Citrix ADC (formerly NetScaler) is well known for its load balancing and SSL capabilities. But did you know Citrix ADC also has modular firewall capabilities that can be useful for securing enterprise deployments?

Let’s look at use cases where Citrix ADC is helping customers to secure their environments with its modular firewall capabilities.

Enterprises use Citrix ADC to act as a forward proxy for their back-end servers to reach out to other local environments and the internet. In these cases, Citrix ADC must have access controls on these connections and some degree of logging to meet security regulations. These enterprises look for Layer 3 filtering capabilities like ACLs in stateful mode, which are a common part of modular firewall deployments.

Why look at stateful ACLs? Citrix ADC should be able to allow/block traffic based on the configured ACL and ensure that the traffic is part of a conversation to block an attacker, crafting packets that may match an ACL based on the 4 tuple but that are not part of an existing connection. The enterprise doesn’t want to decrypt the traffic at the Citrix ADC (or use it as an app firewall), but they do want to control which traffic is allowed based on ACLs.

All enterprise customers with multiple tiers (database tier, web tier, etc.) at the back end need stateful ACLs in their environment. When an IP session such as TCP, UDP, or ICMP is started from inside the network to outside the network, a stateful ACL generates an entry that will allow traffic (that is part of current initiated session) coming from outside to get in. For example, a database server that wants to communicate to a web server over port 80 will get a response only if there is an entry in the table.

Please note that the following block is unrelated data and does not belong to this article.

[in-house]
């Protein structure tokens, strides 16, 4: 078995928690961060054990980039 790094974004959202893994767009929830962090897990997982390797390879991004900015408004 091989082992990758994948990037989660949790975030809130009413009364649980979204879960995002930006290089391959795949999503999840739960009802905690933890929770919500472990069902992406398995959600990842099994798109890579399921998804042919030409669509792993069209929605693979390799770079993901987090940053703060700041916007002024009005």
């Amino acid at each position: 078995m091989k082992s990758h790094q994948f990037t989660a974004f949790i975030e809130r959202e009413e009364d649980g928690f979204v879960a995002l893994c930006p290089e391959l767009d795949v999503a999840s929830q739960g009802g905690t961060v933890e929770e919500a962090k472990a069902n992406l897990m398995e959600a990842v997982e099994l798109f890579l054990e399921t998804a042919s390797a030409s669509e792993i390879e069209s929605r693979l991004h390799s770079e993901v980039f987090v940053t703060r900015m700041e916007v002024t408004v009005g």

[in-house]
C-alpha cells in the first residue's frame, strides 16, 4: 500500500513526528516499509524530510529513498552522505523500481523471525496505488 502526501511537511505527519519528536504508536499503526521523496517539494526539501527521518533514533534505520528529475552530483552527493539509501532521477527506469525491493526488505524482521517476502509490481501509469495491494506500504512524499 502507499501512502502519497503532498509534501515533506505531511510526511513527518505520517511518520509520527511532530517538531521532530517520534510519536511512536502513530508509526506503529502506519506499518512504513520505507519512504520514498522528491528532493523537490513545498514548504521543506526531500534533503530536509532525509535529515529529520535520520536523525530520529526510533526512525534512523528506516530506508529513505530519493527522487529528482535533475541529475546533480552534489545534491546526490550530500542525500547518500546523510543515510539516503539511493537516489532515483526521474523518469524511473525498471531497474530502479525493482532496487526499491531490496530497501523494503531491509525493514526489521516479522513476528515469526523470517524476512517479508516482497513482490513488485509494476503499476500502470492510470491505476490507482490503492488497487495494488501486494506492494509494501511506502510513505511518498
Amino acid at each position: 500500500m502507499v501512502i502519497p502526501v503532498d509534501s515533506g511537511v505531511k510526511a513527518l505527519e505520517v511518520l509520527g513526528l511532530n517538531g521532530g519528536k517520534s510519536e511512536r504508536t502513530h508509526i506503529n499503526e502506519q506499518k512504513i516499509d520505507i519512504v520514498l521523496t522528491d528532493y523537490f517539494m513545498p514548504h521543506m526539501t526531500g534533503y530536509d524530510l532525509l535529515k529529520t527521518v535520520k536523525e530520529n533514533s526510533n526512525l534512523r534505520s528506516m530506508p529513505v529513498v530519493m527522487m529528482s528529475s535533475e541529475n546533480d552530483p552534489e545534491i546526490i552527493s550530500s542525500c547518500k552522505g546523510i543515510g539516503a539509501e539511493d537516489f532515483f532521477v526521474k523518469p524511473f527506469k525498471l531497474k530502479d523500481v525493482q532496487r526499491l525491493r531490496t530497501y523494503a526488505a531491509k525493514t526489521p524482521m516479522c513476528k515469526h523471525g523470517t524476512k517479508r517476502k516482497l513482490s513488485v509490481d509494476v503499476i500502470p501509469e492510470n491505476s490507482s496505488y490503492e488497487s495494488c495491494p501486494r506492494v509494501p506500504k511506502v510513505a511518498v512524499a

The temporary added entry is removed after the last packet of the session comes in or when a configured timeout timer expires.

You can learn more about stateful ACLs here.

Stateful ACL are supported for TCP and UDP sessions. Citrix ADC creates an entry in a table (NATPCB) for both TCP and UDP traffic types type to maintain the sessions. When RST/FIN is received, the session is removed in the case of TCP. If not, timeout is triggered to remove idle sessions.

Timeout is common for TCP and UDP; “set ns timeout” can be used to set the timeout. Timers applicable for NATPCBs will be applicable for these sessions, as well. To accommodate this use case, Citrix ADC now has state tables to provide enhanced security, which is enabled today through stateful ACLs.

Citrix ADC: ICSA-Certified as a Modular Firewall

Enterprises with these kinds of firewall deployments want ICSA certification. Did you know that Citrix ADC is officially certified by ICSA Labs as a modular firewall? This is the industry-accepted standard for all ADC products with firewall capabilities and ensures their networking equipment has been validated as a modular firewall. ICSA tests the product for a wide variety of use cases that fall under the areas of security, management, and high availability. Once the device is validated with the test scenarios, enterprises can use it with confidence as a modular firewall in their network.

Citrix ADC’s ICSA certification involved baseline, corporate, and HA modules. Each module contains a list of standard test cases to validate the product as a firewall under different scenarios. For more details on the ICSA certification, check out these ICSA resources: